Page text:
Getting goods from outside WA to the heart of the Pilbara has always been a logistics conundrum.
For bigger projects, dedicated ships have been used to transport large plant modules.
But for daily freight – mining spares, construction materials, tyres, and equipment – standard practice has, until recently, been to land the goods in the Port of Fremantle, or on the eastern seaboard, and then truck to site, adding time, cost and a small amount of schedule uncertainty to the delivery.
The advent of direct shipping (DS) services to the northwest is changing the game, connecting the Pilbara’s active mining and construction sector to shorter freight routes from Asia and beyond.
ANL pioneered DS services to Port Hedland, with its first delivery of containers, pipe and loose cargo in November 2020 on the vessel MV Darwin Trader. Since then, ANL has brought in nine more shipments, and Maersk delivered its first shipment of Bridgestone tyres to Port Hedland in January 2021.
ANL’s Business Development Manager Darryl Evans said ANL made the decision to begin DS services on a “build-it-and-they-will-come” premise.
“We made the commitment to connect Port Hedland direct to our Singapore Hub, providing access to hundreds of global ports, and followed up in February working with a regular connection into Dampier. Both connect to our global network of over 400 shipping ports,” Mr Evans said.
He said cargo on these vessels was varied, with inbound goods generally reflecting the industry operating in the region. To date, he said cargo came to the region from China, Southeast Asia, North America, Europe, the Middle East, as well as other key Australian ports.
To build confidence in DS services, the Pilbara Ports Authority made a range of improvements to biosecurity infrastructure across its northern ports late in 2019, including inspection, treatment and wash bay facilities.
“Direct shipping translates into lower costs for Pilbara businesses and consumers and benefits the State and the nation by generating more inbound and outbound freight opportunities,” PPA’s Landside Operations Manager Jon Giles said. “It also contributes to a reduction in road traffic, road maintenance costs, and noise pollution.”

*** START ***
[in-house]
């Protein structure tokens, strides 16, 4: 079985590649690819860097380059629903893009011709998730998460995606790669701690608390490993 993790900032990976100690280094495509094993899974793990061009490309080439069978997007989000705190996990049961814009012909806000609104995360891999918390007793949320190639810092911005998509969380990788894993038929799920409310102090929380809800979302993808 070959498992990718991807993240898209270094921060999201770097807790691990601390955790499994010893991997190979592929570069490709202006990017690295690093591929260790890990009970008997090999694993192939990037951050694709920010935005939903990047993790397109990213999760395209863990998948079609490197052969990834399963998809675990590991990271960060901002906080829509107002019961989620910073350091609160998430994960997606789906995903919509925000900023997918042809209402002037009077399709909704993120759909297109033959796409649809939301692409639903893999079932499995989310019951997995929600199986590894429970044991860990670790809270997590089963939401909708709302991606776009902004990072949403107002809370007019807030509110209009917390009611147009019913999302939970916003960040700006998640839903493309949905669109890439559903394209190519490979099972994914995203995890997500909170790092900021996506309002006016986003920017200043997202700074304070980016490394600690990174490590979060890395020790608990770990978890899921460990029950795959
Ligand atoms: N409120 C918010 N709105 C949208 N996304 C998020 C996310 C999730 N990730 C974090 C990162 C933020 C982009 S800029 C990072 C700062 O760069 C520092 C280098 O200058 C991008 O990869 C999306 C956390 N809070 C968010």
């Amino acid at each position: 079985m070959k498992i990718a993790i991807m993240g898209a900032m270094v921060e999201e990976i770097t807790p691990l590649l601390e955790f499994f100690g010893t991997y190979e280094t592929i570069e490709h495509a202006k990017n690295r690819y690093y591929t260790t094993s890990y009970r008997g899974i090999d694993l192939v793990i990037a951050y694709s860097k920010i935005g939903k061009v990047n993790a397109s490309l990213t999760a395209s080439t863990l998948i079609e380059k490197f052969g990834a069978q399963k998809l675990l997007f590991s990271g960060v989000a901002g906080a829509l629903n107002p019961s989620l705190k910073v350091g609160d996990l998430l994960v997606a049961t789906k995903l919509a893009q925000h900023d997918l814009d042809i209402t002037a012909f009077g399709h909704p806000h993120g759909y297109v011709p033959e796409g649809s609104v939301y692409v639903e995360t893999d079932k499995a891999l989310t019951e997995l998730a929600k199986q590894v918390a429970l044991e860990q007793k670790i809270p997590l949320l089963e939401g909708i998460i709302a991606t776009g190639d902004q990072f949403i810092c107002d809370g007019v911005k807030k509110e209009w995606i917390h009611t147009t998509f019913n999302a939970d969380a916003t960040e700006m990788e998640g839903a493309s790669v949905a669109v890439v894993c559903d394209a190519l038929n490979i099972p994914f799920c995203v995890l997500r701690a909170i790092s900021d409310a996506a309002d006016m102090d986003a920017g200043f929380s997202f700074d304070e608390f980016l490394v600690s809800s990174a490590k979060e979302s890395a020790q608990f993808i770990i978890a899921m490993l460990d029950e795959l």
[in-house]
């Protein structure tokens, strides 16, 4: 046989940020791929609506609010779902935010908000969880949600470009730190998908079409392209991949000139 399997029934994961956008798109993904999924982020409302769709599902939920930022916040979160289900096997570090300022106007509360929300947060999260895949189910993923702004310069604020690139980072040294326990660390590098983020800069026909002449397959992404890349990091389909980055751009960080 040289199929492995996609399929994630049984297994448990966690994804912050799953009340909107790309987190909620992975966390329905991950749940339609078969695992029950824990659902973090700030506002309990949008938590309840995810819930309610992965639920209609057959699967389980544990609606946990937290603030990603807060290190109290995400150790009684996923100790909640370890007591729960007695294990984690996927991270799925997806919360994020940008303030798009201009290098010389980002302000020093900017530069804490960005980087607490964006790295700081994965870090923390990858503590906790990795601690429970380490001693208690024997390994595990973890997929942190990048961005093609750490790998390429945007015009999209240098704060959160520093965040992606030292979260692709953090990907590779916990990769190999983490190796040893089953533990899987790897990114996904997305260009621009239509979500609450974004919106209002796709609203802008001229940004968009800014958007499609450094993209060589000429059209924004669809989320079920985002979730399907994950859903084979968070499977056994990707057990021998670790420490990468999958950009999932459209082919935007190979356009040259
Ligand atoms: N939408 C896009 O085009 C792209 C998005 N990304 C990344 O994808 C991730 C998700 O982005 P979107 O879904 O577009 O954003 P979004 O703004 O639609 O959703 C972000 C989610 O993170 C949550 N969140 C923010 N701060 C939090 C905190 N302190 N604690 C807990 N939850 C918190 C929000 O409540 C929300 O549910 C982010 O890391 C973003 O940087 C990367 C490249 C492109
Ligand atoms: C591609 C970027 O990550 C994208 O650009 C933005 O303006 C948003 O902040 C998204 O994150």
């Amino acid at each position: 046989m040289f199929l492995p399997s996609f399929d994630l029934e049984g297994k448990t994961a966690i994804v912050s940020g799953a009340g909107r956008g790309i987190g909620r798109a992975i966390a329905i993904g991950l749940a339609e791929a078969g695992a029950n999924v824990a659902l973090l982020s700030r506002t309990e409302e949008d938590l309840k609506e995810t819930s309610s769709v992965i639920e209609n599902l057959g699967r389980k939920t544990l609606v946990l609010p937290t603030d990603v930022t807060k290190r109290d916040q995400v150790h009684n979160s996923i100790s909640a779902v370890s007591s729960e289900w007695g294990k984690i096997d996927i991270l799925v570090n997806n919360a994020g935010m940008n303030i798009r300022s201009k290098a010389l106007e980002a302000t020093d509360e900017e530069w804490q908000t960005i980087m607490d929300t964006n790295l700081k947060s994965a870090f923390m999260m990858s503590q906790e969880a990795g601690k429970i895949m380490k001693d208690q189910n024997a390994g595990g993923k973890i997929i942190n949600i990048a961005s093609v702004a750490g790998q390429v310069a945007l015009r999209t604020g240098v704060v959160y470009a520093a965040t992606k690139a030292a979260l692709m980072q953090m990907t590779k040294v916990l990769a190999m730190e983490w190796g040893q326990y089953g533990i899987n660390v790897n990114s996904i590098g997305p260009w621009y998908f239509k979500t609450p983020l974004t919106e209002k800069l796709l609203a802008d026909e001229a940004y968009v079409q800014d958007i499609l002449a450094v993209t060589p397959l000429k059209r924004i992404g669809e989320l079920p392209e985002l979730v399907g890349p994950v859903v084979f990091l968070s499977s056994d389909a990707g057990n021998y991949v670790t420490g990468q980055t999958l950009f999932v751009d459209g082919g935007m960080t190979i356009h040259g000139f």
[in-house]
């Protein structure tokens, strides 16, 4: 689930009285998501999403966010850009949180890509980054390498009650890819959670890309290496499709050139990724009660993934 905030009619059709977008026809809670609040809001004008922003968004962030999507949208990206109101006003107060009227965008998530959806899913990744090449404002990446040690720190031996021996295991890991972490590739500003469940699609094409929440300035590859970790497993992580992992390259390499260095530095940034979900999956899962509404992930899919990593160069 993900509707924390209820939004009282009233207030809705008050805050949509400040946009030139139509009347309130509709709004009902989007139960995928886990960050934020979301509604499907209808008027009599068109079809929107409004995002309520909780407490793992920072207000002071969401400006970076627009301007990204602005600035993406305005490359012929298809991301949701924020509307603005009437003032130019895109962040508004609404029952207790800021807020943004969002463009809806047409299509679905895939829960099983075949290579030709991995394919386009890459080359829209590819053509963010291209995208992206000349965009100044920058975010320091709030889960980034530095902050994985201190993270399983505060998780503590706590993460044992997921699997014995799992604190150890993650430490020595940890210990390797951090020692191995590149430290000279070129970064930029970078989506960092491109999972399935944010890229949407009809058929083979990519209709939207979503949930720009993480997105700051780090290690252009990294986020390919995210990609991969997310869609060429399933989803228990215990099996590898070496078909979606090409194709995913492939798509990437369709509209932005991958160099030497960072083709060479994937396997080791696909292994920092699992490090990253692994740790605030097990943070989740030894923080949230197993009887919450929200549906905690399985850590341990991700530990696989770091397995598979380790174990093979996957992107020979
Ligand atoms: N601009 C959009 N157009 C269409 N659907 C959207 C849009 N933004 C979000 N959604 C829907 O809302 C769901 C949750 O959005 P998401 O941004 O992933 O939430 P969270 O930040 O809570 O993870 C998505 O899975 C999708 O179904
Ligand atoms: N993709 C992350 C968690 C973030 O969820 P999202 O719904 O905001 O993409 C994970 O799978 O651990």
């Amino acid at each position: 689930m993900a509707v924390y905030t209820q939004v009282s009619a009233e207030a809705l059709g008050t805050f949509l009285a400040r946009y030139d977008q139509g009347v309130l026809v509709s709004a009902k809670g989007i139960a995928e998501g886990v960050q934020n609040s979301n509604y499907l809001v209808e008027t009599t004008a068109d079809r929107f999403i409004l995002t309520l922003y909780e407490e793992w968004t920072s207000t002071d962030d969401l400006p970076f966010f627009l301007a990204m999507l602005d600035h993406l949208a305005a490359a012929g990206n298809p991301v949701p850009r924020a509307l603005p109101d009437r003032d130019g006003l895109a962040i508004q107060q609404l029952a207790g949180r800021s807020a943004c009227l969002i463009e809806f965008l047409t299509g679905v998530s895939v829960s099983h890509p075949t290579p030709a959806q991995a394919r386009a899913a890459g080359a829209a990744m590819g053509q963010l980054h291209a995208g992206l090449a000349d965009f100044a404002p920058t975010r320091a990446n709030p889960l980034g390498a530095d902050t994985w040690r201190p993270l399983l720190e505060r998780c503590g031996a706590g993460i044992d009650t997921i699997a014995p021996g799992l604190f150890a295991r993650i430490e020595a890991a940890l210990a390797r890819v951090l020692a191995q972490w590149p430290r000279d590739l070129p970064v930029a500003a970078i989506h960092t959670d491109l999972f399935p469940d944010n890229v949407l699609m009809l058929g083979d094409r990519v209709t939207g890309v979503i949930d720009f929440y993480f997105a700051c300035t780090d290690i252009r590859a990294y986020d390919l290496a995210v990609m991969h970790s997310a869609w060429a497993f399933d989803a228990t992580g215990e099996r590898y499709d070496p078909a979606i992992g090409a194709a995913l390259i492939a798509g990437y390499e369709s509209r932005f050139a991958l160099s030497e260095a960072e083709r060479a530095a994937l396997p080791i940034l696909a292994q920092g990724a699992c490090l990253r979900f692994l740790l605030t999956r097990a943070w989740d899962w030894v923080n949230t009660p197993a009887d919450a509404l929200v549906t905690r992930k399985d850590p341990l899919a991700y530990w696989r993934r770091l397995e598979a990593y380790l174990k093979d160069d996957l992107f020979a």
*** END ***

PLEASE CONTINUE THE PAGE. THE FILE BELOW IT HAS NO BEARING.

Perhaps more significantly, DS services also offer potential for carbon reduction across the supply chain; each container is shipped direct to the Pilbara, rather than trucked from Fremantle, saving an estimated two tonnes of carbon emissions.
It seems PPA the investment has paid off, with Singapore-based Swire Shipping joining ANL, Maersk, and Bengal Tiger Lines in offering a DS service to Port Hedland.
Swire’s vessel MV Souni discharged its first DS cargo over the Hedland wharf in August – 30 containers of materials and equipment destined for mining and construction projects across the region.
Swire will operate two services based on a 20-day frequency, one using a dedicated vessel running between Singapore, Darwin and Port Hedland, and a second delivering containers out of Singapore into Dampier via a separate slot charter arrangement.
Stephen Westfield, Swire’s Commercial Manager of Mining and Resources, said the new service aimed to improve shipping in northwest Australia from a cost, sustainability, safety and community involvement perspective.
“These new direct connections enable customers to better plan their inventory and manage their supply chains,” he said.
The Port of Dampier is also expanding its DS options. As well as ANL’s service, Bengal Tiger Lines’ first direct ship cargoes arrived to the Karratha hub in February 2021 on the vessel MCP Graz. A Sea Swift service also imports and exports general cargo.